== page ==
In the land of software development, we sure love acronyms. Our acronyms in the land of Java-apps-talking-to-database, there is no shortage there.
And maybe this leads to confusion: What do I use? Everyone else is using JPA? Should I? But I heard about Spring Data JDBC? And what about Spring Data JPA?
In this article, we’ll talk about JDBC, JPA, where they came from, and the tradeoffs that exist.
Once, long ago, there was JDBC
JDBC is the Java Database Connectivity API. This is an old standard, going all the way back to the days of Java 1.1 in 1997. And this API has served us well.
Everything, and I mean EVERYTHING that talks to databases goes through JDBC. And that has its pros and cons. Basically, JDBC is the Java implementation of the standard dance ALL technologies have played to interact with databases.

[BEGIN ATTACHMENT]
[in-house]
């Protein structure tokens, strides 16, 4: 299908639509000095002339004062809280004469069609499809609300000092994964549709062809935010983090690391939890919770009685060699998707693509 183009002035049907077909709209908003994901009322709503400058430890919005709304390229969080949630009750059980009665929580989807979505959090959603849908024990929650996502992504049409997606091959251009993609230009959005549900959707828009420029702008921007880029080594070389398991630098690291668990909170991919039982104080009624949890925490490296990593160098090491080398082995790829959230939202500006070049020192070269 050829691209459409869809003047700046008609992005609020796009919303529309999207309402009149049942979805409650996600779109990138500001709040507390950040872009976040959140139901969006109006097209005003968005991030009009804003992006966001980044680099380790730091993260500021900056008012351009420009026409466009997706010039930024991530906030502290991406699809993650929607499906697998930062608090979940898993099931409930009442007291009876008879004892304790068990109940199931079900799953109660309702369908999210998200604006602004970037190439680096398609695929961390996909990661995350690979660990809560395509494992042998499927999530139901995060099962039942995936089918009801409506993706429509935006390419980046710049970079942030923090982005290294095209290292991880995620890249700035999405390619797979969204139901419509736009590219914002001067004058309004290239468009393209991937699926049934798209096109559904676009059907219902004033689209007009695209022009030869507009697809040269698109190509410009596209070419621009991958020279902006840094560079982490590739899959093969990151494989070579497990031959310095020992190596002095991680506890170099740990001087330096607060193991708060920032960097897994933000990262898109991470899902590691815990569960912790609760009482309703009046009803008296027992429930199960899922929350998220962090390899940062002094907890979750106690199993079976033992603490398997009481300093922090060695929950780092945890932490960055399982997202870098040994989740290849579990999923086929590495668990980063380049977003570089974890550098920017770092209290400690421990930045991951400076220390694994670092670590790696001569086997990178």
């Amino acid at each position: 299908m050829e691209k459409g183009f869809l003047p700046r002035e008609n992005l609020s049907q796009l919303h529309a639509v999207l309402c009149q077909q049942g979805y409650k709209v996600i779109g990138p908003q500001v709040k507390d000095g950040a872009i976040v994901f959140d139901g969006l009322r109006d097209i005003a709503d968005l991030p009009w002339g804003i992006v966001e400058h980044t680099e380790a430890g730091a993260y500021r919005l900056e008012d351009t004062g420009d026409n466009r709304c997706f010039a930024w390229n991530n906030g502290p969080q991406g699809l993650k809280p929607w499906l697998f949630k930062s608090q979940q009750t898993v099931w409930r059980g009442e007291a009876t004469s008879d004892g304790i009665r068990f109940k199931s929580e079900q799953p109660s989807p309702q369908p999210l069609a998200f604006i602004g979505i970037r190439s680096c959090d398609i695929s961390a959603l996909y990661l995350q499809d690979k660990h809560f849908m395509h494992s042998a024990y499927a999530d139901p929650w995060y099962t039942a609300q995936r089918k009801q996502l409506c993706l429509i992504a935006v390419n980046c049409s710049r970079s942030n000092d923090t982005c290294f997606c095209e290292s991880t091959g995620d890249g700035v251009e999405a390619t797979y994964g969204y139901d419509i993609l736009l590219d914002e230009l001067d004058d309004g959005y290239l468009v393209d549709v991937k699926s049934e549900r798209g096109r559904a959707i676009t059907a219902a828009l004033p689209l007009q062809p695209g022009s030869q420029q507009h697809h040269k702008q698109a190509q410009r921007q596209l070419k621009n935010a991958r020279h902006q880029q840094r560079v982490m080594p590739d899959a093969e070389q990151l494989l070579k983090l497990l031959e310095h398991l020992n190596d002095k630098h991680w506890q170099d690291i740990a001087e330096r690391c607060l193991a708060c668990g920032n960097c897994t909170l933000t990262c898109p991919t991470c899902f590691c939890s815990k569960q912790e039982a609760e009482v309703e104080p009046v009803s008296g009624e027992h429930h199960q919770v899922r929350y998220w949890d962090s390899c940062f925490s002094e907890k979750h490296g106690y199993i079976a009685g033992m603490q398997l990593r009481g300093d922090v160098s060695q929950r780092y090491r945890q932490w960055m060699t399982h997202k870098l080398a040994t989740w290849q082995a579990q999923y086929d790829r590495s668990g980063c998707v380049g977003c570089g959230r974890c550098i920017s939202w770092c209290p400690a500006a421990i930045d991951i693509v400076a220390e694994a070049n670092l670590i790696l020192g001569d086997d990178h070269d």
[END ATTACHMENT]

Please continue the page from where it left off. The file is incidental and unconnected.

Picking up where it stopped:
- Open connection.
- Open cursor.
- Submit query.
- Iterate over result set.
- Close result set/cursor.
- Close connection.
And we’ve all probably suffered the fate of implementing twenty queries, and forgetting to CLOSE one of those resources along the way. And then, six weeks later, getting a scary stack trace because somehow our database has run out of connections or cursors.
We track down the issue. Patch it. Release it.
And then eight weeks later, we find another. This is what happens when we are on the hook for managing something that shouldn’t be that hard to manage.
And Spring saw this and took note. With one of its most popular and powerful coding patterns, Spring Framework release JdbcTemplate. A template that basically lets you focus on submitting queries and consuming the results.
All resource management was handled by the toolkit. Never again will you get a call at 3:00 AM because the database/your app has blown up.
Okay, maybe you still get those middle of the night calls. But not because you didn’t close a connection!
The thing is, once you’ve written two hundred queries, that amount of raw power capture in those strings becomes kind of…